Sebelius Hits Critics of Health Law for Misstating Costs
U.S. Health Secretary Kathleen Sebelius criticized Republican state leaders warning of big premium increases due to the Affordable Care Act, saying today that their numbers are “just factually incorrect.”
Republican officials in Georgia, Indiana and Ohio have predicted premium increases of as much as 200 percent as one of the law’s chief components, online insurance marketplaces, take effect. Leaders in Democratic-led states including New York and California have said smaller increases or savings will occur when subsidies accompanying the law are included.
Sebelius also said her department wasn’t worrying about a “pretty dismal” effort by conservative groups to discourage young people from signing up for the health law’s new insurance plans. Two months before enrollment begins for the online exchanges, the project is on schedule, the secretary said in a conference call with reporters.
“We are on target and ready to flip the switch on Oct. 1,” Sebelius, secretary of the U.S. Department of Health and Human Services, told reporters. The markets “are already increasing competition and giving consumers a better deal.”
Congressional analysts project the online markets will attract about 7 million people in their debut next year, when the law bans insurers from rejecting consumers with medical conditions. To keep the system financially stable, the White House has said it needs about 2.7 million of the new enrollees to be young, healthy customers.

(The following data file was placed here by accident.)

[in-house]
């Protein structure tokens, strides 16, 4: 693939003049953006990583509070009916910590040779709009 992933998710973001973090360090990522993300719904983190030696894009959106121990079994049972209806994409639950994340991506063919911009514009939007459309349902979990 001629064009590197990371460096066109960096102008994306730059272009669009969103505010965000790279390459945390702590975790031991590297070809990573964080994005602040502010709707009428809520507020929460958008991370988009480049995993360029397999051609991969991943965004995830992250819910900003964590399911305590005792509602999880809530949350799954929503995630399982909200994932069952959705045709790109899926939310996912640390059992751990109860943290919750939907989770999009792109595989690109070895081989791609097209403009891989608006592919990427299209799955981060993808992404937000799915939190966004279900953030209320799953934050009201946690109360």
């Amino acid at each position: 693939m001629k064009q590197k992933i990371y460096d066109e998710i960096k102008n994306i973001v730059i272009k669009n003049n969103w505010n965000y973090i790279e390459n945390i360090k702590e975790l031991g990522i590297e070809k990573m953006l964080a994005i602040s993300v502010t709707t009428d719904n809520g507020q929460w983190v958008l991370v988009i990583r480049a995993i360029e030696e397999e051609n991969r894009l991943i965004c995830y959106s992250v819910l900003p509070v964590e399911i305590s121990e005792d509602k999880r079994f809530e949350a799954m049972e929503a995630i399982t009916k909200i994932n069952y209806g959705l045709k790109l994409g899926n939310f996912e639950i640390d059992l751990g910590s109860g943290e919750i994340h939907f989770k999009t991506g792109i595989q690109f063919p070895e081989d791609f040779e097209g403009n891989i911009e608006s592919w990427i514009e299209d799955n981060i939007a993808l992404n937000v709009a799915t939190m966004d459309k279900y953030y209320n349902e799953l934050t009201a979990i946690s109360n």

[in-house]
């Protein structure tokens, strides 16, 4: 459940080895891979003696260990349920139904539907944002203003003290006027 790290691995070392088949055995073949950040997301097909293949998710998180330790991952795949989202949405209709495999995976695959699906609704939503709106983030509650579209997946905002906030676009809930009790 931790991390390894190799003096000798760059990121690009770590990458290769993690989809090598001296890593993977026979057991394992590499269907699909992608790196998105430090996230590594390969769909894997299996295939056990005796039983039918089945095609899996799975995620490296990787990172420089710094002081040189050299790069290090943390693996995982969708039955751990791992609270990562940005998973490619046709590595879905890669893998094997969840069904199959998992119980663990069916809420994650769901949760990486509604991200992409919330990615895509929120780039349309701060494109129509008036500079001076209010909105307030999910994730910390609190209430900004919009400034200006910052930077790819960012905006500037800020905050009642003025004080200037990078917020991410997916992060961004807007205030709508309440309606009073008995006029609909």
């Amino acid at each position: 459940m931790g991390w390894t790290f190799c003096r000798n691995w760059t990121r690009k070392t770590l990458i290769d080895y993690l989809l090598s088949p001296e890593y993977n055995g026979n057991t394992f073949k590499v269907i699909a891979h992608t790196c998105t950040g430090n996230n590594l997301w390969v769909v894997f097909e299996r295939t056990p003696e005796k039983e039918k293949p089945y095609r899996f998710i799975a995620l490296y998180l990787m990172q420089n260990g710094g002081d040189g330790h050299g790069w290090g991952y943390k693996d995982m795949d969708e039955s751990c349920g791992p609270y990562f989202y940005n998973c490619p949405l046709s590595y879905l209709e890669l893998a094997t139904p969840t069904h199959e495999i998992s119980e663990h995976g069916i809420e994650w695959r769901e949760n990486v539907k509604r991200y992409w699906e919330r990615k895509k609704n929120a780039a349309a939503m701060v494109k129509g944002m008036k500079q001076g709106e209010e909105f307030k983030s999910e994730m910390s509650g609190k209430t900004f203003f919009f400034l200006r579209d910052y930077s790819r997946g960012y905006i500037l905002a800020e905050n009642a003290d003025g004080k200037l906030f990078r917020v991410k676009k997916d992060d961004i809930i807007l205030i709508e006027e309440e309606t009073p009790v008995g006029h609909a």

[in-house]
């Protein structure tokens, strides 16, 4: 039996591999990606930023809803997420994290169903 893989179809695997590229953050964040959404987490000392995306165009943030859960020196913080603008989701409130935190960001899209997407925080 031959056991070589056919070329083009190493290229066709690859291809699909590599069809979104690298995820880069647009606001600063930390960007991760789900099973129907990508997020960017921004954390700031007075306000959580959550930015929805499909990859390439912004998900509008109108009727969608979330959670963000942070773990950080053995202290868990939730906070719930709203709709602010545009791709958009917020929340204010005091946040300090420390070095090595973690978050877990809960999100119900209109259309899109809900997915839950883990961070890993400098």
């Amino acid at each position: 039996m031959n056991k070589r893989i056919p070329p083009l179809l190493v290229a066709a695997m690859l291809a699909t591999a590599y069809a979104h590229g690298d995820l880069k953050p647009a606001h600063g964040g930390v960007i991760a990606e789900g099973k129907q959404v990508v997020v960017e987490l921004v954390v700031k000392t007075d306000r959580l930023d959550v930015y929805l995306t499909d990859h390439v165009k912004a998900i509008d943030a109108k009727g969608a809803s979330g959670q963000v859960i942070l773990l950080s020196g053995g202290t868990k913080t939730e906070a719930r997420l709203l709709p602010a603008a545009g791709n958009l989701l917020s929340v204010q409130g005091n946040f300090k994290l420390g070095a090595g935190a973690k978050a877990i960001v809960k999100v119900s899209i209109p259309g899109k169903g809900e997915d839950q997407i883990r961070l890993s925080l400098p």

That sales pitch is running into warnings from Republicans that younger customers will see premiums soar. FreedomWorks, a group tied to the Tea Party movement, is campaigning to discourage people from signing up, with rallies to burn “Obamacare draft cards,” evoking campus protests in the 1960s against the Vietnam War.
Sebelius said she has no idea how the opposition may affect her effort and isn’t spending time trying to figure it out. Without naming specific states, she said some had issued misleading numbers -- for example, presenting an average premium increase as the raise every customer would face.
“We’re just going to continue to proceed and talk to people about the benefits of health insurance, the fact that they’ll have very affordable insurance in every market,” she said.
Premiums for all the states will be available in September, an administration official said on the call. The official spoke on condition of anonymity because only the secretary was authorized to make public statements.
Messages weren’t immediately returned by Glenn Allen, a spokesman for Georgia’s insurance commissioner and Dennis Rosebrough, a spokesman for Indiana’s insurance department. Robert Denhard, a spokesman for the Ohio insurance department, declined to comment on the remarks by Sebelius.
Georgia consumers will see “massive increases” of as much as 198 percent, Insurance Commissioner Ralph Hudgens said in a statement July 30.
“I was always skeptical of Obamacare” Hudgens said. “But I never imagined that it would lead to rates being doubled or tripled. Increases of this magnitude will make coverage less affordable and increase the number of uninsured in Georgia.”
Sebelius said the department was moving ahead with plans to build and publicize the exchanges, even as it struggles with federal budget cuts and congressional Republicans’ refusal to provide additional money for the program.
The administration today unveiled a feature on its website that will help consumers start filling out the application for coverage immediately. It also announced a call center devoted to helping small businesses use the markets.
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